Newsletter : 6fax0220.txt
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Publisher\Editor Don Canaan
Feb. 20, 1996 V4, #32
All the News the Big Guys Missed
Parties Get Tougher as Electioneering Starts
By Al Pessin (VOA-Jerusalem)
Israel's public security minister has said he will no longer allow
foreign officials to visit the Palestinian Authority office in east
Jerusalem. The move addresses an emotional issue for both sides,
just as the Israeli election campaign is getting started.
Public Security Minister Moshe Shahal sent a letter to the Foreign
Ministry, asking it to ensure foreign officials do not visit the
Palestinian offices in a building known as Orient House.
Israel captured east Jerusalem in the 1967 war and annexed it. But
the Palestinians want it to be their future capital. In recent
years, the PLO, and later the Palestinian Autonomy Authority, have
operated offices in Orient House, carrying out a variety of
functions including demographic research and press contacts.
The office has always been controversial in Israel, and the public
security minister's announcement came just after the largest
opposition party announced the future of Jerusalem will be its main
issue in the campaign for elections expected in early June.The
party said if elected it would close Orient House.
The Public Security Ministry spokesman, Eric Bar Chen, would not
comment on the political implications of the minister's
announcement. But he said Shahal has long opposed the flow of
foreign ministers to Orient House. Bar Chen says the meetings hurt
Israel's position on the Jerusalem issue, tend to make Orient House
into a kind of Palestinian Foreign Ministry, and violate one of the
Israeli-Palestinian peace agreements.
"Any official activity carried out by the Palestinian
Authority must be carried out from within the territory
under the Palestinian Authority, and not from anywhere else. This
includes, of course, Gaza, Jericho, and the towns that have now
been turned over in the West Bank to the Palestinian Authority. It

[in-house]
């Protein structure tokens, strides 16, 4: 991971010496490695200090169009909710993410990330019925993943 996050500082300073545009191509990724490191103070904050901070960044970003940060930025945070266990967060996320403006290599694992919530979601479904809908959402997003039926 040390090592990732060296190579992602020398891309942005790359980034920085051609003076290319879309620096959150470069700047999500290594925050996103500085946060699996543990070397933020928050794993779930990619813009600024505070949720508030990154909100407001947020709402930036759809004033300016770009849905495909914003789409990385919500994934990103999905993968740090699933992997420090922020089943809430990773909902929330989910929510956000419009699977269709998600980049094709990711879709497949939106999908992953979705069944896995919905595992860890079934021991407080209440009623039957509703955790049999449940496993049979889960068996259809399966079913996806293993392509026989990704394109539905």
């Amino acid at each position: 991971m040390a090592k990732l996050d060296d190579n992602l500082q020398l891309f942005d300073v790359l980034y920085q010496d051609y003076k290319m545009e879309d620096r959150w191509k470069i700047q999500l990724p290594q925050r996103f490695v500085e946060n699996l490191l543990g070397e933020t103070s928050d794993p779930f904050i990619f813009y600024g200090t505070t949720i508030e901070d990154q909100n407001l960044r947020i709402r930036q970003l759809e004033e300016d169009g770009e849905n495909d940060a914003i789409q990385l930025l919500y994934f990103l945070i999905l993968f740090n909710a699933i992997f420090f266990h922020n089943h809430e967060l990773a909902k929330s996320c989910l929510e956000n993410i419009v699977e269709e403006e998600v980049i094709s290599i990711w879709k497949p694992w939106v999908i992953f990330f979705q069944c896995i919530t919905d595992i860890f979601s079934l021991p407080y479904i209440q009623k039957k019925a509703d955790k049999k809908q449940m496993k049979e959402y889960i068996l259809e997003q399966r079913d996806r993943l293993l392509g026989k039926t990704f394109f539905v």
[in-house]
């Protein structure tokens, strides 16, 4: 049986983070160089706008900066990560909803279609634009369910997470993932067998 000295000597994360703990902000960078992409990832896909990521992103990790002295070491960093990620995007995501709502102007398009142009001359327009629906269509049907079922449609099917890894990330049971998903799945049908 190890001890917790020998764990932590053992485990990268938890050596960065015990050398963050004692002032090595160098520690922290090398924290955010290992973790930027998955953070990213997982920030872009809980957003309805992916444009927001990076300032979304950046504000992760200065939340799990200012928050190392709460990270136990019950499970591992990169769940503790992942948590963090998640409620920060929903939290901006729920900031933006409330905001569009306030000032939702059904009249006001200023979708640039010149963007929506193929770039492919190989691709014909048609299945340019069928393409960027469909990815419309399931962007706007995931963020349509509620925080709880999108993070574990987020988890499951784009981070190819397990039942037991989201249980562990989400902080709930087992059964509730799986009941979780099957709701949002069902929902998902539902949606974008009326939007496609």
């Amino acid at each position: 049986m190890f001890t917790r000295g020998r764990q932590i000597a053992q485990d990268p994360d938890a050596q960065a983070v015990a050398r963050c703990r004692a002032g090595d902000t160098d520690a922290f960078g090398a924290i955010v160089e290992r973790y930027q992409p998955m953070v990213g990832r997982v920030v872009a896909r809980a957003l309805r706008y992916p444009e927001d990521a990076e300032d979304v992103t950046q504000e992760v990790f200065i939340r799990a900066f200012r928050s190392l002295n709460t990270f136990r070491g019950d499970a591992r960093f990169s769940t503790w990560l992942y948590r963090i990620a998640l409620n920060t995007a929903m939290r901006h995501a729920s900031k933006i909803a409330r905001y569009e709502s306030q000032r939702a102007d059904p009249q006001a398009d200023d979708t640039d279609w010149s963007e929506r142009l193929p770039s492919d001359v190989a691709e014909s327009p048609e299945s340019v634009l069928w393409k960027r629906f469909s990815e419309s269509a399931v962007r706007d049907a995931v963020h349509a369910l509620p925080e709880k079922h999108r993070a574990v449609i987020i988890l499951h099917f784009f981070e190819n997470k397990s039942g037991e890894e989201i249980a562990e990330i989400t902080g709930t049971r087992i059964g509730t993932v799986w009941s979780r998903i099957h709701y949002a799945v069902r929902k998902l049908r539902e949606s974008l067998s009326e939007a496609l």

does not include Jerusalem."
But Faisal Husseini, the Palestinian official in charge of
Jerusalem affairs, who is based at Orient House, counters
Shahal's move itself violates Israeli-Palestinian agreements.
"It is a violation for the agreements which are saying that
everything in Jerusalem will (be) going on as it was until we will
finish the permanent status negotiations. And it is forbidden for
any side to make any unilateral steps which can affect the peace
talks. And this step can affect badly not only the peace talks,
but the whole peace process."
Husseini also called on foreign countries to defy the Israeli ban
on visits to his headquarters. Many countries, including all in
the European Union, send their foreign ministers to Orient House to
emphasize their opposition to Israel's annexation of east Jerusalem.
Israeli Editorial Opinion: Jerusalem
Yediot Ahronot notes Prime Minister Peres has accused the
opposition of incitement for charging that he is prepared to divide
the city, and says that "this is a regrettable response, because
the Likud's claims are definitely legitimate elections material,
whose veracity must be examined and dealt with before they are
defined under the comprehensive heading of 'incitement.'"
The paper reminds its readers that two well-known Israeli academics
have held talks with Palestinian colleagues on various issues,
including the future of Jerusalem, and that these same academics
were involved in the preliminary discussions which led to the Oslo
The editors point out that whereas the government denies that these
are officially-sanctioned talks, the opposition claims that "this
is exactly how the two began the talks which led to the Oslo
Agreement." The paper believes that the government has the
obligation of proving that its version is correct, "because how
many times in the recent past has it proven to us that its denials
must be taken with a grain of salt."
Davar Rishon believes that "the problem of Jerusalem is difficult
to solve because both sides -- Israel and the Palestinians -- say
that the eastern part of the city 'is all mine' and are not
prepared for any compromise," and that "the problem of Jerusalem is
almost insoluble, because it has been the most important city for
the Jewish people for thousands of years, and because it has been
the third most important city in the Arab and Islamic worlds for
hundreds of years."
The paper adds that "the problem of Jerusalem is so difficult and
complex because so many feelings -- which no logic can compete with
-- are bound up with it." The editors state that "the problem of
Jerusalem is certainly one of the most important issues that will
be on agenda" during the elections, and add that "it is possible
that all of the Zionist parties will speak with one voice on the
Jerusalem issue; it is possible that they will not. There will
certainly be nuances. It is the public that will decide among
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